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Re: [Xen-devel] netback: Delayed copy alternative

On Tue, 2013-11-19 at 16:42 +0000, Zoltan Kiss wrote:
> After further discussions and investigations, it seems it is a viable 
> approach to drop the packets in the RX path of the another VIF after a 
> timeout,

Since RX/TX in netback is a bit confusing (since it is inverted, but you
don't seem to be using it that way): A diagram:

domU (netfront) --> dom0 (netback) --> network stack --> bridge ,
domU' (netfront) <- timeout & drop <- dom0 (netback) <- stack <-'

You are proposing dropping at "timeout & drop". Since the dom0->domU'
path is based on copying there should be no problem with an skb getting
stuck with domU' holding on to it. In effect you will be dropping
traffic from some internal queue before it hits the shared ring anyway.
You will be making sure that either the full skb fits on the ring or it
remains in the queue.

What about any queueing which occurs in "network stack" (either
instance) or "bridge?" How can you cancel an skb out of those? Are you
intending that by dropping packets a "timeout & drop" they would
eventually make their way to the second netback and be droppable? How
convinced are you that this is viable?

>  and don't care about the rest of the cases (packets get stucked 
> somewhere in the core stack, a driver, or in the queue of a Dom0 
> userspace socket. In the latter case, they get copied anyway, so it 
> shouldn't happen)

I think that is OK iff you are copying for dom0 delivery. If you are not
copying here then an dom0 process (including an anonymous one) which can
open a socket and receive traffic could block things indefinitely.

The more general case of an unprivileged or deprivileged (i.e. a process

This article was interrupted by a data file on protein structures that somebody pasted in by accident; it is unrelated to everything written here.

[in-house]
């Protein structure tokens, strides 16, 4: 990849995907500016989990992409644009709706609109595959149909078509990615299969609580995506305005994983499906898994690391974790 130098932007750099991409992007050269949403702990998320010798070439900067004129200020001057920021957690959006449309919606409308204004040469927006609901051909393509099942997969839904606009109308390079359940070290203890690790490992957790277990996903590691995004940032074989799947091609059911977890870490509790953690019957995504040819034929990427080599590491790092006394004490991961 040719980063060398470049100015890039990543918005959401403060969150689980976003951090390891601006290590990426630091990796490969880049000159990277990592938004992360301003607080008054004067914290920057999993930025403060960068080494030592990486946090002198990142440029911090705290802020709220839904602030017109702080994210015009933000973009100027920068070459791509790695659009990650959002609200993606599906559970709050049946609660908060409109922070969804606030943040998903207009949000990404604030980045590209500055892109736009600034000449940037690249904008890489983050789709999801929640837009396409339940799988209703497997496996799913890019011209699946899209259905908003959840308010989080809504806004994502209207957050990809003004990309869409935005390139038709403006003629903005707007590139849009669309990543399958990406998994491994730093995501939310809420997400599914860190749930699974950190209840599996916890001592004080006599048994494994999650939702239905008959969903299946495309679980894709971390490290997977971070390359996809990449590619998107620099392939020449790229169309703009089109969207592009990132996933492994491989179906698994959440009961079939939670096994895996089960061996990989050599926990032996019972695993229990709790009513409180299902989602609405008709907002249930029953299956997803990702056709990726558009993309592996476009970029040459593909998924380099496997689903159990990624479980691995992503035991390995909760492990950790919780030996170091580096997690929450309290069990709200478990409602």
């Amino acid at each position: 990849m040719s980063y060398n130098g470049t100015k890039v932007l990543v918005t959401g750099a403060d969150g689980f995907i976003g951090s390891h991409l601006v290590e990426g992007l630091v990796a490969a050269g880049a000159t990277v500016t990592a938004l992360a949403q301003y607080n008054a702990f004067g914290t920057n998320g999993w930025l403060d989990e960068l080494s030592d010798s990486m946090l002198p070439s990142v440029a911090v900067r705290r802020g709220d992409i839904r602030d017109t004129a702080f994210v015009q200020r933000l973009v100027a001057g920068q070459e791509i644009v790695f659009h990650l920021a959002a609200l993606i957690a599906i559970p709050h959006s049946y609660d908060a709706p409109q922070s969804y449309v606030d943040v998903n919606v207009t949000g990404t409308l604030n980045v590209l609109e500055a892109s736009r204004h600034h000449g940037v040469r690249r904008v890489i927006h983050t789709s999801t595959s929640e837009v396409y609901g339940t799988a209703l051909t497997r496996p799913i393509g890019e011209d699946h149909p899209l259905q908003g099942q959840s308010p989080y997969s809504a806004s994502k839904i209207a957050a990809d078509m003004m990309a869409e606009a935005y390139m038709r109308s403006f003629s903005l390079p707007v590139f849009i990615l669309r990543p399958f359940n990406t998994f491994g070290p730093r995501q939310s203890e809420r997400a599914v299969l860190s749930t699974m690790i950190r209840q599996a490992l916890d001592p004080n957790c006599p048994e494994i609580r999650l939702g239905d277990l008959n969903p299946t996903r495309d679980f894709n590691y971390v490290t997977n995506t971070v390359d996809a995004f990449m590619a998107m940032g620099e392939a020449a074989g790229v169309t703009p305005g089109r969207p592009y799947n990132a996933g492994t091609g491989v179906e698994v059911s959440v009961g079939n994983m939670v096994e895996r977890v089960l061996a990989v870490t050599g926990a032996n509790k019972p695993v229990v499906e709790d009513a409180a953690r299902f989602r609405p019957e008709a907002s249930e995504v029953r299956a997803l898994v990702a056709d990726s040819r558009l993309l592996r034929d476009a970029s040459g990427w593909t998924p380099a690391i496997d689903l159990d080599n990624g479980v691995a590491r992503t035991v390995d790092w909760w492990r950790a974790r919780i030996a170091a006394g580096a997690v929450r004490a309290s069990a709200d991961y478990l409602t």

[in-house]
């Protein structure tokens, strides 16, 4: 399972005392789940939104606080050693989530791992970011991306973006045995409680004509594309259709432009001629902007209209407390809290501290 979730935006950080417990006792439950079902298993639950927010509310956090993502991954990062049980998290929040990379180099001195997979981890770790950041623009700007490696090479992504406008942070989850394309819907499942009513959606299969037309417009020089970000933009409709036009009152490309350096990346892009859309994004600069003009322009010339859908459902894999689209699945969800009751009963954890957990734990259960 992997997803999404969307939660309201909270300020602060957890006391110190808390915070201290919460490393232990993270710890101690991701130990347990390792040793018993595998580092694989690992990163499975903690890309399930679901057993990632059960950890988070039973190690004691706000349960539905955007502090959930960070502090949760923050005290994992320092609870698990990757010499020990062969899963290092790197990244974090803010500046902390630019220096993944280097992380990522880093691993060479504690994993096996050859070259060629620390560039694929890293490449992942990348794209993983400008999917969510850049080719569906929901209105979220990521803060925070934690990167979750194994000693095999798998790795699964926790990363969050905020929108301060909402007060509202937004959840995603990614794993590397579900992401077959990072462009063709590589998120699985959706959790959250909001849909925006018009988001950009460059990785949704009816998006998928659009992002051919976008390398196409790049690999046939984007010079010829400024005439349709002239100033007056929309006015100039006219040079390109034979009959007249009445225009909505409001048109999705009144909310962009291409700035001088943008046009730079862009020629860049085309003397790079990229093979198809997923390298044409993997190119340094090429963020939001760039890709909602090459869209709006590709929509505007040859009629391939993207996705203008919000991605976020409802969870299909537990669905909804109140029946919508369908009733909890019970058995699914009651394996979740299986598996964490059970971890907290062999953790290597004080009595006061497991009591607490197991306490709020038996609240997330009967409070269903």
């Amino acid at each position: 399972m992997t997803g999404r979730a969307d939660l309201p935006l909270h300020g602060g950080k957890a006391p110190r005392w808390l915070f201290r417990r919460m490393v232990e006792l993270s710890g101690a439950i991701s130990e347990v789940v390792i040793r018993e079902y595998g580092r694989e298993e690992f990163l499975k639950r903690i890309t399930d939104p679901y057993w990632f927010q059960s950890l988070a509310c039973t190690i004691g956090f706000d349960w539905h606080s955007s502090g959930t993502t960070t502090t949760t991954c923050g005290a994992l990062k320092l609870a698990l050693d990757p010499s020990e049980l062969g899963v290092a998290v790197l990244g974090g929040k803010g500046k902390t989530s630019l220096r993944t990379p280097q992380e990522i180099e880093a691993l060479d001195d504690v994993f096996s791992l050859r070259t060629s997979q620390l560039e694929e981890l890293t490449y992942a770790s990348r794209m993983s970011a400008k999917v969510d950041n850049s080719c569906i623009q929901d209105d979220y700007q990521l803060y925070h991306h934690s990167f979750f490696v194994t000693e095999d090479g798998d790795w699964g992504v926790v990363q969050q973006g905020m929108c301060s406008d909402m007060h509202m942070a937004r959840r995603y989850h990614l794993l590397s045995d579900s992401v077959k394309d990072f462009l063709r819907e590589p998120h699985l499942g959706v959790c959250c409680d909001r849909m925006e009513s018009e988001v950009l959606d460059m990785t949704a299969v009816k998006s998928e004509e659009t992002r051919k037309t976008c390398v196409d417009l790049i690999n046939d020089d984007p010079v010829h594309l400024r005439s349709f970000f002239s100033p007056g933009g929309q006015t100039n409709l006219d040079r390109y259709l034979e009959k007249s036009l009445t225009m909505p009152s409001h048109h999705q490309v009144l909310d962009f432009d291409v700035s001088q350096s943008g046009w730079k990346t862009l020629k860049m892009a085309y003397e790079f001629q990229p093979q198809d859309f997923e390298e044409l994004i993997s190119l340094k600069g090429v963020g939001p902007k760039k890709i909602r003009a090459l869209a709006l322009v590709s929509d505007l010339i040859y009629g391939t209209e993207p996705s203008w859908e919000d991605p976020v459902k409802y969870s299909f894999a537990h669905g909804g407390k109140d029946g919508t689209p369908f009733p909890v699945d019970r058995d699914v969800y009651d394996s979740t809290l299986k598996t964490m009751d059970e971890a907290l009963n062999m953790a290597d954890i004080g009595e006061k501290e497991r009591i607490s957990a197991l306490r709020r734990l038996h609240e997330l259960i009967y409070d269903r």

which has dropped its root privs somehow) being able to interfere with
the traffic in a way which causes gridlock might need a little more
thought though.

> Does anyone has a counterargument?
> Zoli
> On 13/11/13 20:29, Zoltan Kiss wrote:
> > Hi,
> >
> > I'm trying to forward port delayed copy to my new grant mapping patches.
> > One important problem I've faced is that classic used
> > gnttab_copy_grant_page to replace the granted page with a local copy and
> > unmap the grant. And this function has never been upstreamed as only
> > netback used it. Unfortunately upstreaming it is not a very easy task,
> > as the kernel's grant table infrastructure doesn't track at the moment
> > whether the page is DMA mapped or not. It is required because we
> > shouldn't proceed with the copy and replace if a device already mapped
> > the page for DMA.
> > David came up with an alternative idea: we do this delayed copy because
> > we don't want the guest's page to get stucked in Dom0 indefinitely. The
> > only realistic case for that would be if the egress interface would be
> > an another guest's vif, where the guest (either due to a bug or as a
> > malicious attempt) doesn't empty its ring. I think it's a safe
> > assumption that Dom0 otherwise doesn't hold on to packets for too long.
> > Or if it does, then that's a bug we should fix instead of doing a copy
> > of the packet.
> > If we accept that only other vif's can keep the skb indefinitely, then
> > an easier solution would be to handle this problem on the RX side: the
> > RX thread can also check whether this skb hanged around for too long and
> > drop it. Actually, xenvif_start_xmit already checks if the guest
> > provided enough slots for us to do the grant copy. If I understand it
> > correctly. What do you think about such an approach?

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